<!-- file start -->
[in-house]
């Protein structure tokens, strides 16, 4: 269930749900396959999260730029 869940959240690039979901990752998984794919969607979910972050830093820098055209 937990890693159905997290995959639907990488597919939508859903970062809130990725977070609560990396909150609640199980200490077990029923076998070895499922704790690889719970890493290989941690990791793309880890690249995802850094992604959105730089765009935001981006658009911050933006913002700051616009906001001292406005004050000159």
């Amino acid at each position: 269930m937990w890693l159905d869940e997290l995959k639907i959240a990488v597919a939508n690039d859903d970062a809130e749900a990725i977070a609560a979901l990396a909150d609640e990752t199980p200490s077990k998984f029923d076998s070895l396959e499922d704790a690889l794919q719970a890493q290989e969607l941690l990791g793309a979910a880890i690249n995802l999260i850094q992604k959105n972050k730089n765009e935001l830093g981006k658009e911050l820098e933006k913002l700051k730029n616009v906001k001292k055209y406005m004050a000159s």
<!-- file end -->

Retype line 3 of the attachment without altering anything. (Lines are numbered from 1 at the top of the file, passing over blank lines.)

């Amino acid at each position: 269930m937990w890693l159905d869940e997290l995959k639907i959240a990488v597919a939508n690039d859903d970062a809130e749900a990725i977070a609560a979901l990396a909150d609640e990752t199980p200490s077990k998984f029923d076998s070895l396959e499922d704790a690889l794919q719970a890493q290989e969607l941690l990791g793309a979910a880890i690249n995802l999260i850094q992604k959105n972050k730089n765009e935001l830093g981006k658009e911050l820098e933006k913002l700051k730029n616009v906001k001292k055209y406005m004050a000159s």